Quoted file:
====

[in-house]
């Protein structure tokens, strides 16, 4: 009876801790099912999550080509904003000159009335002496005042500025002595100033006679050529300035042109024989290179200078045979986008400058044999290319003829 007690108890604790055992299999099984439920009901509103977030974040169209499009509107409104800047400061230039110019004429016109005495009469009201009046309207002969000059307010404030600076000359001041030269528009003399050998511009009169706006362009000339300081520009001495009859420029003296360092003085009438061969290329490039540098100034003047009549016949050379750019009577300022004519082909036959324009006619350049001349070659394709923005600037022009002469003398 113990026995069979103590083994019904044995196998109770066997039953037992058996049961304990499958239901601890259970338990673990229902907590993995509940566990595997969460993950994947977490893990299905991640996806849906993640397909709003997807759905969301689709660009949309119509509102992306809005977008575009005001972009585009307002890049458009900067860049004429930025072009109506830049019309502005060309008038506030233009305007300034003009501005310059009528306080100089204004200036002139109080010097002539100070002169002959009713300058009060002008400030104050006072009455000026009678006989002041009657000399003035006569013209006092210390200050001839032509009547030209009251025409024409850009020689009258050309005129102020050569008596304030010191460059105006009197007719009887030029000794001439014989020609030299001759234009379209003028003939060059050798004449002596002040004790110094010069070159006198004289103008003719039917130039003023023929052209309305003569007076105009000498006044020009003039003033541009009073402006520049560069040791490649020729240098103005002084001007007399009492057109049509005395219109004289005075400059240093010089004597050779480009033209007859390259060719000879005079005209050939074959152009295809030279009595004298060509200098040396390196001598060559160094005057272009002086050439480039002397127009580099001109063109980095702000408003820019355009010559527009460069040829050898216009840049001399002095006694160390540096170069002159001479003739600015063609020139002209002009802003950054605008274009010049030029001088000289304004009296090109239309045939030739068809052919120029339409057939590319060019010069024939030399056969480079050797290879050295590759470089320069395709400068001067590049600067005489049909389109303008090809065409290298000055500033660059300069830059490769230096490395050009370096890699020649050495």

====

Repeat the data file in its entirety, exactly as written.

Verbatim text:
[in-house]
């Protein structure tokens, strides 16, 4: 009876801790099912999550080509904003000159009335002496005042500025002595100033006679050529300035042109024989290179200078045979986008400058044999290319003829 007690108890604790055992299999099984439920009901509103977030974040169209499009509107409104800047400061230039110019004429016109005495009469009201009046309207002969000059307010404030600076000359001041030269528009003399050998511009009169706006362009000339300081520009001495009859420029003296360092003085009438061969290329490039540098100034003047009549016949050379750019009577300022004519082909036959324009006619350049001349070659394709923005600037022009002469003398 113990026995069979103590083994019904044995196998109770066997039953037992058996049961304990499958239901601890259970338990673990229902907590993995509940566990595997969460993950994947977490893990299905991640996806849906993640397909709003997807759905969301689709660009949309119509509102992306809005977008575009005001972009585009307002890049458009900067860049004429930025072009109506830049019309502005060309008038506030233009305007300034003009501005310059009528306080100089204004200036002139109080010097002539100070002169002959009713300058009060002008400030104050006072009455000026009678006989002041009657000399003035006569013209006092210390200050001839032509009547030209009251025409024409850009020689009258050309005129102020050569008596304030010191460059105006009197007719009887030029000794001439014989020609030299001759234009379209003028003939060059050798004449002596002040004790110094010069070159006198004289103008003719039917130039003023023929052209309305003569007076105009000498006044020009003039003033541009009073402006520049560069040791490649020729240098103005002084001007007399009492057109049509005395219109004289005075400059240093010089004597050779480009033209007859390259060719000879005079005209050939074959152009295809030279009595004298060509200098040396390196001598060559160094005057272009002086050439480039002397127009580099001109063109980095702000408003820019355009010559527009460069040829050898216009840049001399002095006694160390540096170069002159001479003739600015063609020139002209002009802003950054605008274009010049030029001088000289304004009296090109239309045939030739068809052919120029339409057939590319060019010069024939030399056969480079050797290879050295590759470089320069395709400068001067590049600067005489049909389109303008090809065409290298000055500033660059300069830059490769230096490395050009370096890699020649050495």